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Comparison of the breadth and complexity of bovine viral diarrhea (BVDV) populations circulating in 34 persistently infected cattle generated in one outbreak

J.F. Ridpath, D.O. Bayles, J.D. Neill, S.M. Falkenberg, F.V. Bauermann, L. Holler, L.J. Braun, D.B. Young, S.E. Kane, C.C.L. Chase
Virology 2015 v.485 pp. 297-304
RNA, bovine viral diarrhea, cattle, congenital abnormalities, cytokines, disease outbreaks, disease transmission, genome, host strains, immune response, inoculum, leukocytes, phenotype, pregnancy, swarms, viruses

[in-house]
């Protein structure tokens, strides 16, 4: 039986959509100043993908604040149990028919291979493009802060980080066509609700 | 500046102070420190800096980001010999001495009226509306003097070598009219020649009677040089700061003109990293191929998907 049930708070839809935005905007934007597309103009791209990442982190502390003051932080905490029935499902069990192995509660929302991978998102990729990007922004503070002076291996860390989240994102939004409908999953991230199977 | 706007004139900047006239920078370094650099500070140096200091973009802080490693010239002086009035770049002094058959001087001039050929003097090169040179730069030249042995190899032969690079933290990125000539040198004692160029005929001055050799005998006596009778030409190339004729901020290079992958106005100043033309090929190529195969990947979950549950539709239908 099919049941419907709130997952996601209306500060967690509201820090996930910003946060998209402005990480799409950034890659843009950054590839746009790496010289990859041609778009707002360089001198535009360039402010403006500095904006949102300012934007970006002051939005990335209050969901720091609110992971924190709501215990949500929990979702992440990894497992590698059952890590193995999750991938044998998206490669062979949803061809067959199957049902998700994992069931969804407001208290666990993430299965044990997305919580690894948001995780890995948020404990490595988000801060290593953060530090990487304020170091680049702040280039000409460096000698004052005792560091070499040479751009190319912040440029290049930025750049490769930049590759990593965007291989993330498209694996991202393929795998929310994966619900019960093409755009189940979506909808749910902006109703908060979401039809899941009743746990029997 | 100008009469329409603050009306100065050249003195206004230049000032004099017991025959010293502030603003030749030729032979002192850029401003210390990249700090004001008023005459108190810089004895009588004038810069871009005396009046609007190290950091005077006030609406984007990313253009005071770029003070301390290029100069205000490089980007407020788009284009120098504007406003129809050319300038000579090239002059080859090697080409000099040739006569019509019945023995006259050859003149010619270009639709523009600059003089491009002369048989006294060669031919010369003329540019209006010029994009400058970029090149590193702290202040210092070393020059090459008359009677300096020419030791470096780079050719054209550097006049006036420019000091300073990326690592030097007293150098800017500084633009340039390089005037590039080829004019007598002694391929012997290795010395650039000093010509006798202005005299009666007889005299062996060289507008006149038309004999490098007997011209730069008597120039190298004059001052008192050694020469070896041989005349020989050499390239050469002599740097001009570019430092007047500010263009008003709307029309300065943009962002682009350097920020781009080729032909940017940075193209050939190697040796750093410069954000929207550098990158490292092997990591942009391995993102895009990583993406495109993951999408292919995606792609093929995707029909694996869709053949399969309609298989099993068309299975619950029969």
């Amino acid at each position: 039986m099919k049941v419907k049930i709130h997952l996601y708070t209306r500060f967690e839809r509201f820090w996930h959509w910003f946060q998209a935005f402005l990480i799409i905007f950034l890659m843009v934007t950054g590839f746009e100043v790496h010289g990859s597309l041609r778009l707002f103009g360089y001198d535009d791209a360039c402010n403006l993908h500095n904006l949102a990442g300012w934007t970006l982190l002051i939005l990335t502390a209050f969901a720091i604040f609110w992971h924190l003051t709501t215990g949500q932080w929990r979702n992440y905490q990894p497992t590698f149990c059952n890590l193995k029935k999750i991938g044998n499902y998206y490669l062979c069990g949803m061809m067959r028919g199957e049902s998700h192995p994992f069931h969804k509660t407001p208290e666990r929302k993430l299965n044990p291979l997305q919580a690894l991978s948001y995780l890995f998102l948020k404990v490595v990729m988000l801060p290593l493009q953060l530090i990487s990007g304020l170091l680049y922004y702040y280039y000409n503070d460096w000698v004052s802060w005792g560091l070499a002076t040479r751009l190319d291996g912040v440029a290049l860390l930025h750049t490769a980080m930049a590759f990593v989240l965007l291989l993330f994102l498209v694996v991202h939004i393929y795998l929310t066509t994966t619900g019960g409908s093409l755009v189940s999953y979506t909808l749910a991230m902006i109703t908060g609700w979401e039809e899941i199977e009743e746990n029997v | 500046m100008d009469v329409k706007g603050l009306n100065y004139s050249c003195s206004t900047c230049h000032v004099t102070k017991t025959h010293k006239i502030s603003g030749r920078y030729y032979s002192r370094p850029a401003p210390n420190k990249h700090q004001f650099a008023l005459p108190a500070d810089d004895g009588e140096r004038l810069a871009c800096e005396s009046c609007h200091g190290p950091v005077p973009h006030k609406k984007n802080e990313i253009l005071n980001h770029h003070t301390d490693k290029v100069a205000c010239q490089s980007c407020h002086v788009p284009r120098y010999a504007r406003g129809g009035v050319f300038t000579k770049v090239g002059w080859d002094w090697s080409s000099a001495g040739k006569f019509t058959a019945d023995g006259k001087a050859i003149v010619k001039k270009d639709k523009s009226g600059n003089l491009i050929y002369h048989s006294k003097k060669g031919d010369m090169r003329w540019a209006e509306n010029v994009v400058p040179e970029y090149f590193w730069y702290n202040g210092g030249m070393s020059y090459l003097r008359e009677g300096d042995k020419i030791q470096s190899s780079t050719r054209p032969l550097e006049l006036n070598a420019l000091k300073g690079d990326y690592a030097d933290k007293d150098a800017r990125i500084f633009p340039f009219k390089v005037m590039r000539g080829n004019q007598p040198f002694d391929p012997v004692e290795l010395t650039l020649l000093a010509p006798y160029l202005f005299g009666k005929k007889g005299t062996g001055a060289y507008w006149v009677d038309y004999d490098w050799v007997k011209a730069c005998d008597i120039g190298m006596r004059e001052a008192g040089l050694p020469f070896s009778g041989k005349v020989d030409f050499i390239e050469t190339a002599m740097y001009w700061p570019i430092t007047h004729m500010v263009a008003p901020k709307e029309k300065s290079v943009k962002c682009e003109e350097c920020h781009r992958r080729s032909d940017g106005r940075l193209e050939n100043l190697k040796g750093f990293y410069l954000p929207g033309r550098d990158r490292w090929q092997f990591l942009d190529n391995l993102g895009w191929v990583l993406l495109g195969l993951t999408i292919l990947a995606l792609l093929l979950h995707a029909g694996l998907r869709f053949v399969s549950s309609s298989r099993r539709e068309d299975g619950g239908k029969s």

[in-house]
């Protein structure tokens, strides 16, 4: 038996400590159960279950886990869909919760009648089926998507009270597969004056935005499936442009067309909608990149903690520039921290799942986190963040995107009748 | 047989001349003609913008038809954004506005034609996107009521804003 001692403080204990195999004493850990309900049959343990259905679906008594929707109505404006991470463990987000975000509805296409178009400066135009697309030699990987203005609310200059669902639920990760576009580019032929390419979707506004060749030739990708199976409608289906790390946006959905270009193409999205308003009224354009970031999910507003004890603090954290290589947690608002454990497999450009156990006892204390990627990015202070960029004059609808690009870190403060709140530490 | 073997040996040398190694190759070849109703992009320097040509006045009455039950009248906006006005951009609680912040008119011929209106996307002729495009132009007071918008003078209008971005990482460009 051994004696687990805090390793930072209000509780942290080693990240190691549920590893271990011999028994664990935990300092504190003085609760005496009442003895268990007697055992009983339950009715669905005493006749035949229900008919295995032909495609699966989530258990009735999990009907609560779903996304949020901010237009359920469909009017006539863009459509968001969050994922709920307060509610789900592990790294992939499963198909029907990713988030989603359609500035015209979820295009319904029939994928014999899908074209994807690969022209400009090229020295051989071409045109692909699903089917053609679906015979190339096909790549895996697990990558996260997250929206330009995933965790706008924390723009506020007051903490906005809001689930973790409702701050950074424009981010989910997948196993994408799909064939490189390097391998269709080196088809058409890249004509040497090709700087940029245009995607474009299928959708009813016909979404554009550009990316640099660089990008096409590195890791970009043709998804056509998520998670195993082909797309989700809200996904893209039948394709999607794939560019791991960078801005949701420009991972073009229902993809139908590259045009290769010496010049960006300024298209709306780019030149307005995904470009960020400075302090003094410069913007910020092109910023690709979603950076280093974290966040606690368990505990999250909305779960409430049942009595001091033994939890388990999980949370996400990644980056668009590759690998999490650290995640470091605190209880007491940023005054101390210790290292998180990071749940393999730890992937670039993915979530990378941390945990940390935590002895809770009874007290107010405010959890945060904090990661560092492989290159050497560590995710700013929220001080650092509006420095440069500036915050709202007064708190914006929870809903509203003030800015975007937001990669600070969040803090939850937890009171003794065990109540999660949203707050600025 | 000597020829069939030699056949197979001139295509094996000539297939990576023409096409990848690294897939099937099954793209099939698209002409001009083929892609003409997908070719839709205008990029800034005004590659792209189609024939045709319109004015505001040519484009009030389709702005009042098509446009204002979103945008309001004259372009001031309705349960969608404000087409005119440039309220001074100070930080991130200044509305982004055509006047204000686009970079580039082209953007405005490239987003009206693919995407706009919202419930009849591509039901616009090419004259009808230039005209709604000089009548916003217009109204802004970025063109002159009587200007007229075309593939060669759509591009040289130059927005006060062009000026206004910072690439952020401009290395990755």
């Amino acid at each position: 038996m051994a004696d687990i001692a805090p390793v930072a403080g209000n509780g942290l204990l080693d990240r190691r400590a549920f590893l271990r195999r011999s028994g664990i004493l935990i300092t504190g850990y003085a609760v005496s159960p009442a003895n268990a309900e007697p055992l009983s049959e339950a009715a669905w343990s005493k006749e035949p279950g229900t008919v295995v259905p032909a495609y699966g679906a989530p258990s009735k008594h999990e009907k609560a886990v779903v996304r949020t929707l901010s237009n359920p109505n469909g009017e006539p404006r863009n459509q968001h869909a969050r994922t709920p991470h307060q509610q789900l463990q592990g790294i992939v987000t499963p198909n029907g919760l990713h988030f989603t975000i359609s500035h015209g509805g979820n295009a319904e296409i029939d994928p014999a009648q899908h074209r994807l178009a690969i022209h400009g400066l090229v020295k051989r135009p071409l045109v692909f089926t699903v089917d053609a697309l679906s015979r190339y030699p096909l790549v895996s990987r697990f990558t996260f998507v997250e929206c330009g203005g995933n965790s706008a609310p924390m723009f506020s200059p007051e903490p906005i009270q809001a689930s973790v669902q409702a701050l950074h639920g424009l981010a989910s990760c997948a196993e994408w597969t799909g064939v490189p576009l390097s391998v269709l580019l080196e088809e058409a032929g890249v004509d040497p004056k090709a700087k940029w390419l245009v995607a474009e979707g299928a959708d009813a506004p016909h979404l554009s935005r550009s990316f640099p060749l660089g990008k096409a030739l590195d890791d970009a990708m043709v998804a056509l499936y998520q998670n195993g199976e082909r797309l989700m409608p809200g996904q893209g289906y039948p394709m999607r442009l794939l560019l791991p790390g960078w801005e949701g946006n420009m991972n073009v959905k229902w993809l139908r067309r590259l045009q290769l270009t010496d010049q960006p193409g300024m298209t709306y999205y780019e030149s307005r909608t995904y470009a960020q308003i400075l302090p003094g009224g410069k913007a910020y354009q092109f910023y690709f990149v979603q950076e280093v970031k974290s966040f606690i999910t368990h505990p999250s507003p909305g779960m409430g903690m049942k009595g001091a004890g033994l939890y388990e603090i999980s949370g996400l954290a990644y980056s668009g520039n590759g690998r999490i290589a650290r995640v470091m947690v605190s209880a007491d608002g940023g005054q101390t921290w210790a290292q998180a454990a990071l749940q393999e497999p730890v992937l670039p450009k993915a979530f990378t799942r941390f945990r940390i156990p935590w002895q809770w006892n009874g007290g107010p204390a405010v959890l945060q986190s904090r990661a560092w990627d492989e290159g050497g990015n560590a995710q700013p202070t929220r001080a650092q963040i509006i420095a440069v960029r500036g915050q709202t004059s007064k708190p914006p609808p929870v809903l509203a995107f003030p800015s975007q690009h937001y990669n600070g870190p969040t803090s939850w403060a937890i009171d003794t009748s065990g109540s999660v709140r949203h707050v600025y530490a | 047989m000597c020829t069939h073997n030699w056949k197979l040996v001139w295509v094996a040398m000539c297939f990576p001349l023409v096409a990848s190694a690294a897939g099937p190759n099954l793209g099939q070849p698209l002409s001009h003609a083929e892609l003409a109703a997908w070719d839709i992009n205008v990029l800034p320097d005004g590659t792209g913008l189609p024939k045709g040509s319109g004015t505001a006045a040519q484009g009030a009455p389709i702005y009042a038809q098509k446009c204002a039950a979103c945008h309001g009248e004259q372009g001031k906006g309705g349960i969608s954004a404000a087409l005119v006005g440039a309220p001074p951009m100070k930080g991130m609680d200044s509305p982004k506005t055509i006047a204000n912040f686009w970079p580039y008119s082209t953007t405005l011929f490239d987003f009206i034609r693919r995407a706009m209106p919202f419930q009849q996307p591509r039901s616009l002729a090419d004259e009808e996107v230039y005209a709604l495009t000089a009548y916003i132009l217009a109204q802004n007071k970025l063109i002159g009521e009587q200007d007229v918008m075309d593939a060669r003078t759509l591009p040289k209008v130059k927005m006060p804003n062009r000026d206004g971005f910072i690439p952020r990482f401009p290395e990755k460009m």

Exposure to bovine viral diarrhea viruses (BVDV) results in acute and persistent infections. Persistent infections result from in utero exposure during the first trimester of gestation. Clinical presentation, in persistently infected cattle (PI), is highly variable. The reasons for this variation is largely unknown. The BVDV circulating in PI exist as quasispecies (swarms of individual viruses). An outbreak resulting in 34 PI cattle presented an opportunity to compare a large number of PI׳s. Methods were developed to compare the circulating viral populations within PI animals. It was found that PI animals generated in the same outbreak carry circulating viral populations that differ widely in size and diversity. Further, it was demonstrated that variation in PI viral populations could be used as a quantifiable phenotype. This observation makes it possible to test the correlation of this phenotype to other phenotypes such as growth rate, congenital defects, viral shed and cytokine expression.